CIMB's chatbot EVA is now a huge success. Source: Shutterstock

CIMB’s chatbot EVA is now a huge success. Source: Shutterstock

How CIMB got it’s chatbot EVA off the ground

FIRST prepared for commercial applications in 2010, chatbots have evolved to help businesses better engage with their customers over the years.

In fact, in today’s day and age, with the help of artificial intelligence (AI) and natural language programming (NLP), chatbots are quite difficult to differentiate from human assistants and representatives — and provide customers with a great, on-demand, digital support — on a device and platform of their choice.

Although chatbots are a great choice for most businesses, they’re difficult to implement in the banking and financial services space.

The landscape is quite strictly regulated in any geography and the needs of the customers tend to be quite nuanced, which means, the chatbots need to be more advanced than the ones used in the restaurant or manufacturing industry.

However, quite a number of bankers in Asia are aggressively looking at implementing chatbots because of the value it brings to customers.

To better understand the process, Tech Wire Asia caught up with Samir Gupta, CEO, Group Consumer Banking, CIMB Group.

“We believe that the future of digital banking lies in conversational user interface (UI) as the central point of focus with products and services built into or around that messaging app,” explained Gupta.

“Coupled with the rise of AI and affordable computing power in recent years, we believe that a conversation based banking app will enable the delivery of digital banking products and services to much wider demographics in the region,” added Gupta.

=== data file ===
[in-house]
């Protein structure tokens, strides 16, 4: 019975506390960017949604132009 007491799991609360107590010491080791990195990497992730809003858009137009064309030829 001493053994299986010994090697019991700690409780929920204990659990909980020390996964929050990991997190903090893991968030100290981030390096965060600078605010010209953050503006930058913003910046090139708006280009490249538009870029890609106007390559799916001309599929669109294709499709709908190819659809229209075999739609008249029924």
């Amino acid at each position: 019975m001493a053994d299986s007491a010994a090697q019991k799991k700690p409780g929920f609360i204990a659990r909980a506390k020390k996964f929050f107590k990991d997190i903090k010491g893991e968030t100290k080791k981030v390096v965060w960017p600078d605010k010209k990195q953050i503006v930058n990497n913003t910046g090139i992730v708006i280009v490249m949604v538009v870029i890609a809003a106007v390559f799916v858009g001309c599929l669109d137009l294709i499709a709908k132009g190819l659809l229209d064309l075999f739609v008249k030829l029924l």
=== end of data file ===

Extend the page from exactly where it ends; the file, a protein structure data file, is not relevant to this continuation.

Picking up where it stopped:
That was the vision that drove the CIMB team to conceptualize the CIMB Enhanced Virtual Assistant (EVA) chatbot project.

“We kick-started CIMB EVA as a skunkworks project where a small dedicated business and technology team created a working prototype,” revealed Gupta.

The goal was to build a working Minimal Viable Product (MVP) that allowed the customer to inquire about balances, view their portfolio, and transfer funds to other accounts — which it met in November 2016. The team decided to launch the first version of CIMB EVA to test the market and learn from customer feedback.

Up until September this year, CIMB EVA handled more than 1.4 million bill payment, mobile reloads, fund transfer transactions and other service requests from 212,000 app users in Malaysia.

Obviously, the CIMB EVA project has been a success — and they’ve recently won the IDC Digital Transformer of the Year award to prove it — but there were several challenges that the bank had to overcome. In Gupta’s words:

  • It took time and effort to change mindset so that we could put a product in the market to test its viability and learn the requirements of users as we move along.
  • To give the CIMB EVA team complete autonomy away from the usual technology and business units, so they can work on faster time-to-market.
  • Training the AI engine took time. For example, we need to integrate context into the chatbot, train the bot to understand natural language to ensure it is well-equipped to answer consistently and meaningfully.

However, the overall exercise seems to have been a success. Not only did it allow the bank to quickly develop and take CIMB EVA to market but also helped “better streamline business requirements and technology development through the creation of an agile team that works closely together”.

The success, in fact, encouraged further digital initiatives:

“We continued to invest in end-to-end digitization as evidenced in our CIMB 1-Minute Auto Financing InstaApproval hire purchase and CIMB 1-Minute Home Financing InstaApproval mortgage application processes where a new customer could get a loan approved in one (1) minute through our digital sales engine,” emphasized Gupta.

For banks that are yet to get on with their digital transformation agenda, it’s important to realize that starting small — maybe with a chatbot project of their own — could help jumpstart the process. Not only could it help acquire the tools and capabilities to take on bigger and more impactful projects but also drive the necessary change in the culture and mindset of the organization.






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